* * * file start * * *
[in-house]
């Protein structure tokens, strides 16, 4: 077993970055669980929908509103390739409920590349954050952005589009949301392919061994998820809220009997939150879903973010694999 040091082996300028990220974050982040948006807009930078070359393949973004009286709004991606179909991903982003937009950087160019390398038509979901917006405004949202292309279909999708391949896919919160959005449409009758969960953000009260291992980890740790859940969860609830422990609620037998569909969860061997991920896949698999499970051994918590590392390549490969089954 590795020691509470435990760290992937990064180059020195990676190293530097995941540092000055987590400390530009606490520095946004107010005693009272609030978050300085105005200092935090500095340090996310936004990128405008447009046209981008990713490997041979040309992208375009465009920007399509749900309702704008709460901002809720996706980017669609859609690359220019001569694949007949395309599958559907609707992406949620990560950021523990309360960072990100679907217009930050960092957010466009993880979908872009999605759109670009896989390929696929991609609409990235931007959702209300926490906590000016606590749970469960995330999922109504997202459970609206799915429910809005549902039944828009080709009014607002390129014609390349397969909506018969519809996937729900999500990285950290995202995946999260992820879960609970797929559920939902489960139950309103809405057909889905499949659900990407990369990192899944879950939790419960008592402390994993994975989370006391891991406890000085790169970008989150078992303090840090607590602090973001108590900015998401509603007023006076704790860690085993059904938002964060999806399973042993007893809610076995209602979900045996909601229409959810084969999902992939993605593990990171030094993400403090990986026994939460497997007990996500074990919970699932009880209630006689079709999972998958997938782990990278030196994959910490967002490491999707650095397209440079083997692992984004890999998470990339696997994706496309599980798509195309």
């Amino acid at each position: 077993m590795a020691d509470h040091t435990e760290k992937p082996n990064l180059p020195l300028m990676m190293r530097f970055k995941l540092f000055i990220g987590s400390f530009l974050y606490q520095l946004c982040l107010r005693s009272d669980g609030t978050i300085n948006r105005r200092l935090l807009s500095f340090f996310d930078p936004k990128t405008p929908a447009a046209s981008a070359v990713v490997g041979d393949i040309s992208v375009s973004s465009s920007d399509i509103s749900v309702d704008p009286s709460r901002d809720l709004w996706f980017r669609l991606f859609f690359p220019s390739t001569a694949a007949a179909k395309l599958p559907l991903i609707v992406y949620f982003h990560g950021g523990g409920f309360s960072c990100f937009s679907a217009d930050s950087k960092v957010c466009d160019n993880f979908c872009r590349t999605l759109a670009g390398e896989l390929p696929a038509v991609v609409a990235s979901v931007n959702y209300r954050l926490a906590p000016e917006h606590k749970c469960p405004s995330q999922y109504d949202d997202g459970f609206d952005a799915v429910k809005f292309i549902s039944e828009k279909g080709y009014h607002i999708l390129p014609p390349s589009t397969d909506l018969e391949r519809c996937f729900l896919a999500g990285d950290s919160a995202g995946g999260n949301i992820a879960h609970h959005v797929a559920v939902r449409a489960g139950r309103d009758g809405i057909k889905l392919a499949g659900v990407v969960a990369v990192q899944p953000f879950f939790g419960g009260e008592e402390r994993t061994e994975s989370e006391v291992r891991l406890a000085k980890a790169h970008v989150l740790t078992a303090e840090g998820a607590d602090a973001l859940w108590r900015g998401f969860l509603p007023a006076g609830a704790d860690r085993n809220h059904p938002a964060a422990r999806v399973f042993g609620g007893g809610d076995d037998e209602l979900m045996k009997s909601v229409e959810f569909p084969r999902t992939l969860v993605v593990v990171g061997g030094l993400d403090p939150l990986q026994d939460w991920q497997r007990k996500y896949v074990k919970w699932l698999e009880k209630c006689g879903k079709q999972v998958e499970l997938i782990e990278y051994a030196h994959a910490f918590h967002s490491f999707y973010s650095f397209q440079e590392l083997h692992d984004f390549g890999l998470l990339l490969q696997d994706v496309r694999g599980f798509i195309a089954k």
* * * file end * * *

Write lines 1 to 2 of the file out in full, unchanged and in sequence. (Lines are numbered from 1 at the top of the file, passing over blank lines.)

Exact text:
[in-house]
């Protein structure tokens, strides 16, 4: 077993970055669980929908509103390739409920590349954050952005589009949301392919061994998820809220009997939150879903973010694999 040091082996300028990220974050982040948006807009930078070359393949973004009286709004991606179909991903982003937009950087160019390398038509979901917006405004949202292309279909999708391949896919919160959005449409009758969960953000009260291992980890740790859940969860609830422990609620037998569909969860061997991920896949698999499970051994918590590392390549490969089954 590795020691509470435990760290992937990064180059020195990676190293530097995941540092000055987590400390530009606490520095946004107010005693009272609030978050300085105005200092935090500095340090996310936004990128405008447009046209981008990713490997041979040309992208375009465009920007399509749900309702704008709460901002809720996706980017669609859609690359220019001569694949007949395309599958559907609707992406949620990560950021523990309360960072990100679907217009930050960092957010466009993880979908872009999605759109670009896989390929696929991609609409990235931007959702209300926490906590000016606590749970469960995330999922109504997202459970609206799915429910809005549902039944828009080709009014607002390129014609390349397969909506018969519809996937729900999500990285950290995202995946999260992820879960609970797929559920939902489960139950309103809405057909889905499949659900990407990369990192899944879950939790419960008592402390994993994975989370006391891991406890000085790169970008989150078992303090840090607590602090973001108590900015998401509603007023006076704790860690085993059904938002964060999806399973042993007893809610076995209602979900045996909601229409959810084969999902992939993605593990990171030094993400403090990986026994939460497997007990996500074990919970699932009880209630006689079709999972998958997938782990990278030196994959910490967002490491999707650095397209440079083997692992984004890999998470990339696997994706496309599980798509195309």